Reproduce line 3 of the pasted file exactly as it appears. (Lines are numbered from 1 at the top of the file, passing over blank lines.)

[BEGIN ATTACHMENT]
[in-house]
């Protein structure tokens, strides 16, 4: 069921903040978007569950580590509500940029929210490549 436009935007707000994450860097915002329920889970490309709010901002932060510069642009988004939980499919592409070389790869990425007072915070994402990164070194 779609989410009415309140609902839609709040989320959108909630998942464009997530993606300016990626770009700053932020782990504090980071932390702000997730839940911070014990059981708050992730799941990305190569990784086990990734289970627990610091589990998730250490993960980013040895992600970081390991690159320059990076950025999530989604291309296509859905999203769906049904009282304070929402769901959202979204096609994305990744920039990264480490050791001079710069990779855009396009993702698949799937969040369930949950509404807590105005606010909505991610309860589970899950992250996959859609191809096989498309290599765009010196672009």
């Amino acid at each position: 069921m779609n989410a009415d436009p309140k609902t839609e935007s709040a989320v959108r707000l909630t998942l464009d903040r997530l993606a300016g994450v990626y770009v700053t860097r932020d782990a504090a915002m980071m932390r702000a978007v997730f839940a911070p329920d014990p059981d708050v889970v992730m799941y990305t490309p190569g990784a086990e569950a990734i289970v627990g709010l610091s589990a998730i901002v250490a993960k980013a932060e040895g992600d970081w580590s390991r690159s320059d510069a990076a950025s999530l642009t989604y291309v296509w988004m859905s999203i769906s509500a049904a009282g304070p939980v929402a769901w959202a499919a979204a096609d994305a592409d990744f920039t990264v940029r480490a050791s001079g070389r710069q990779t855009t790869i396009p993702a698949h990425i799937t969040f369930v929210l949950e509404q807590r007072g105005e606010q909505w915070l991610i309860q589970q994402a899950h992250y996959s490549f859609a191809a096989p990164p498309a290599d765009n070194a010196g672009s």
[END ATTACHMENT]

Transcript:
């Amino acid at each position: 069921m779609n989410a009415d436009p309140k609902t839609e935007s709040a989320v959108r707000l909630t998942l464009d903040r997530l993606a300016g994450v990626y770009v700053t860097r932020d782990a504090a915002m980071m932390r702000a978007v997730f839940a911070p329920d014990p059981d708050v889970v992730m799941y990305t490309p190569g990784a086990e569950a990734i289970v627990g709010l610091s589990a998730i901002v250490a993960k980013a932060e040895g992600d970081w580590s390991r690159s320059d510069a990076a950025s999530l642009t989604y291309v296509w988004m859905s999203i769906s509500a049904a009282g304070p939980v929402a769901w959202a499919a979204a096609d994305a592409d990744f920039t990264v940029r480490a050791s001079g070389r710069q990779t855009t790869i396009p993702a698949h990425i799937t969040f369930v929210l949950e509404q807590r007072g105005e606010q909505w915070l991610i309860q589970q994402a899950h992250y996959s490549f859609a191809a096989p990164p498309a290599d765009n070194a010196g672009s």